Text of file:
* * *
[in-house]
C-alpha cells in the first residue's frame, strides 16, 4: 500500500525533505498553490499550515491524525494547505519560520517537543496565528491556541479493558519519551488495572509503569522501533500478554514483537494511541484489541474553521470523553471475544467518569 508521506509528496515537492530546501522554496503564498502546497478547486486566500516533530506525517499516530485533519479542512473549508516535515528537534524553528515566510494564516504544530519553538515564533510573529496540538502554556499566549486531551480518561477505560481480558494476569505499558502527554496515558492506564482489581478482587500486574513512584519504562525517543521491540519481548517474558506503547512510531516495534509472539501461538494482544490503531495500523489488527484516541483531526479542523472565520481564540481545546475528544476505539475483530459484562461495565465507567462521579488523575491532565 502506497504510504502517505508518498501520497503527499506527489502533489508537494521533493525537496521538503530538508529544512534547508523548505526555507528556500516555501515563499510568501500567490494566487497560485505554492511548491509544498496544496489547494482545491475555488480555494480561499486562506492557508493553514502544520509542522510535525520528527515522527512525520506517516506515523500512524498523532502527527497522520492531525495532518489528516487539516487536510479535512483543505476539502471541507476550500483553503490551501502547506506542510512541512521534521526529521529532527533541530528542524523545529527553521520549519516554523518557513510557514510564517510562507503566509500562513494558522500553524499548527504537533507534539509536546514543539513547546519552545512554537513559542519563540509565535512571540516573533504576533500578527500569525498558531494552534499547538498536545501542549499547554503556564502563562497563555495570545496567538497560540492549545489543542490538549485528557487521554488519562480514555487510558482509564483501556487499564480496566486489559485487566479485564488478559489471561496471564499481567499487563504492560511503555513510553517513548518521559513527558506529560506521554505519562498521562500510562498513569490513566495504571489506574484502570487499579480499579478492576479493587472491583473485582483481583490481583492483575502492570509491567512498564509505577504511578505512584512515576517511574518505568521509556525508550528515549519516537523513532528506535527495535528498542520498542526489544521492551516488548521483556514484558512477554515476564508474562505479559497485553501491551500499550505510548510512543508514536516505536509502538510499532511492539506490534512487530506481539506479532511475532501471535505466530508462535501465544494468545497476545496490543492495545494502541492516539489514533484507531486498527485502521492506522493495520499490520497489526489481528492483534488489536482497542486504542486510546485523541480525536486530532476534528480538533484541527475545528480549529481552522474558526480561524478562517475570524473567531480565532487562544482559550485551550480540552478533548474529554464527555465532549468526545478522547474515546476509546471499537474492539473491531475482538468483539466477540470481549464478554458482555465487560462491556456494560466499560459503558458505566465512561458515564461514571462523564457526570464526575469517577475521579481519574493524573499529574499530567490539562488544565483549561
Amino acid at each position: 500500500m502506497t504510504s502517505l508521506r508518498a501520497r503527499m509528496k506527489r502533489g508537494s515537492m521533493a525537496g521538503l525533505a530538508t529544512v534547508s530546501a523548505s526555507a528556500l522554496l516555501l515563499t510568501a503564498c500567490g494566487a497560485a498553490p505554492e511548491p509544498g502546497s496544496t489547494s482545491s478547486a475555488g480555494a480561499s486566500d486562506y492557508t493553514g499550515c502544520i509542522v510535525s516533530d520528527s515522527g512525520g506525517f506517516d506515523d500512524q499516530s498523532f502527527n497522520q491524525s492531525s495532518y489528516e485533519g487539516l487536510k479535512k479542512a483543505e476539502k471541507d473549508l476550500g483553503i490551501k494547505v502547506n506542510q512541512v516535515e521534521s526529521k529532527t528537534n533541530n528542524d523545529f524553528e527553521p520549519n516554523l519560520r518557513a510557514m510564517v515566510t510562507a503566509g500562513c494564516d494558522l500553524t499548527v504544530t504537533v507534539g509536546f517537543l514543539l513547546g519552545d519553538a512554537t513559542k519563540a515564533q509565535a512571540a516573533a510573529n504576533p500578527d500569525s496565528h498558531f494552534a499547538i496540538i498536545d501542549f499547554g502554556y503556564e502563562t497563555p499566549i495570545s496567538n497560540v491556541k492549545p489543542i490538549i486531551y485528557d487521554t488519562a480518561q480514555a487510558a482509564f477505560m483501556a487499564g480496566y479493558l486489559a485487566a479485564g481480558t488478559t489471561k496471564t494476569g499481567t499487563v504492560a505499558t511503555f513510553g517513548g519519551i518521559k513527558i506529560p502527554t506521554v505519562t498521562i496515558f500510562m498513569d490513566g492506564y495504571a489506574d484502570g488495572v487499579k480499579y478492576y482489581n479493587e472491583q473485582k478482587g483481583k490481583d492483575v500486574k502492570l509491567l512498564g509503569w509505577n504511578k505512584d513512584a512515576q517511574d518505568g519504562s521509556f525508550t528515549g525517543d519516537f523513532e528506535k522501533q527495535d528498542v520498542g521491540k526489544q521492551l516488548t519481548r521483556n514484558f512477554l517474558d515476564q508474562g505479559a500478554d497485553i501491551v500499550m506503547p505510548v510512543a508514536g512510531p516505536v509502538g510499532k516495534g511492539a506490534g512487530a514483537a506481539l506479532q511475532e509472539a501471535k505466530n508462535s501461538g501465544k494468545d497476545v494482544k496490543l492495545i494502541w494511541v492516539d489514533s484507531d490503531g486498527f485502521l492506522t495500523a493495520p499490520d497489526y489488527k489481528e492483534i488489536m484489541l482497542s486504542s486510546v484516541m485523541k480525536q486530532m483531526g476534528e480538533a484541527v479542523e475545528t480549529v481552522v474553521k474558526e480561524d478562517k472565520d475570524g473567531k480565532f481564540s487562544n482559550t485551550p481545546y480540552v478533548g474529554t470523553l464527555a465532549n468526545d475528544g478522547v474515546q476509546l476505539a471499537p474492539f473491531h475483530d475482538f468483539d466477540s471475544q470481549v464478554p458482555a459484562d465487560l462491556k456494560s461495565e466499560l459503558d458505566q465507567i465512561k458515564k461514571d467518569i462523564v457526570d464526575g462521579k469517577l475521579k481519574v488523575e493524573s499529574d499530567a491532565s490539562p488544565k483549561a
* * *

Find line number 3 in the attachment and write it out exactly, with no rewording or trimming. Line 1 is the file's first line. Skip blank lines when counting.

Amino acid at each position: 500500500m502506497t504510504s502517505l508521506r508518498a501520497r503527499m509528496k506527489r502533489g508537494s515537492m521533493a525537496g521538503l525533505a530538508t529544512v534547508s530546501a523548505s526555507a528556500l522554496l516555501l515563499t510568501a503564498c500567490g494566487a497560485a498553490p505554492e511548491p509544498g502546497s496544496t489547494s482545491s478547486a475555488g480555494a480561499s486566500d486562506y492557508t493553514g499550515c502544520i509542522v510535525s516533530d520528527s515522527g512525520g506525517f506517516d506515523d500512524q499516530s498523532f502527527n497522520q491524525s492531525s495532518y489528516e485533519g487539516l487536510k479535512k479542512a483543505e476539502k471541507d473549508l476550500g483553503i490551501k494547505v502547506n506542510q512541512v516535515e521534521s526529521k529532527t528537534n533541530n528542524d523545529f524553528e527553521p520549519n516554523l519560520r518557513a510557514m510564517v515566510t510562507a503566509g500562513c494564516d494558522l500553524t499548527v504544530t504537533v507534539g509536546f517537543l514543539l513547546g519552545d519553538a512554537t513559542k519563540a515564533q509565535a512571540a516573533a510573529n504576533p500578527d500569525s496565528h498558531f494552534a499547538i496540538i498536545d501542549f499547554g502554556y503556564e502563562t497563555p499566549i495570545s496567538n497560540v491556541k492549545p489543542i490538549i486531551y485528557d487521554t488519562a480518561q480514555a487510558a482509564f477505560m483501556a487499564g480496566y479493558l486489559a485487566a479485564g481480558t488478559t489471561k496471564t494476569g499481567t499487563v504492560a505499558t511503555f513510553g517513548g519519551i518521559k513527558i506529560p502527554t506521554v505519562t498521562i496515558f500510562m498513569d490513566g492506564y495504571a489506574d484502570g488495572v487499579k480499579y478492576y482489581n479493587e472491583q473485582k478482587g483481583k490481583d492483575v500486574k502492570l509491567l512498564g509503569w509505577n504511578k505512584d513512584a512515576q517511574d518505568g519504562s521509556f525508550t528515549g525517543d519516537f523513532e528506535k522501533q527495535d528498542v520498542g521491540k526489544q521492551l516488548t519481548r521483556n514484558f512477554l517474558d515476564q508474562g505479559a500478554d497485553i501491551v500499550m506503547p505510548v510512543a508514536g512510531p516505536v509502538g510499532k516495534g511492539a506490534g512487530a514483537a506481539l506479532q511475532e509472539a501471535k505466530n508462535s501461538g501465544k494468545d497476545v494482544k496490543l492495545i494502541w494511541v492516539d489514533s484507531d490503531g486498527f485502521l492506522t495500523a493495520p499490520d497489526y489488527k489481528e492483534i488489536m484489541l482497542s486504542s486510546v484516541m485523541k480525536q486530532m483531526g476534528e480538533a484541527v479542523e475545528t480549529v481552522v474553521k474558526e480561524d478562517k472565520d475570524g473567531k480565532f481564540s487562544n482559550t485551550p481545546y480540552v478533548g474529554t470523553l464527555a465532549n468526545d475528544g478522547v474515546q476509546l476505539a471499537p474492539f473491531h475483530d475482538f468483539d466477540s471475544q470481549v464478554p458482555a459484562d465487560l462491556k456494560s461495565e466499560l459503558d458505566q465507567i465512561k458515564k461514571d467518569i462523564v457526570d464526575g462521579k469517577l475521579k481519574v488523575e493524573s499529574d499530567a491532565s490539562p488544565k483549561a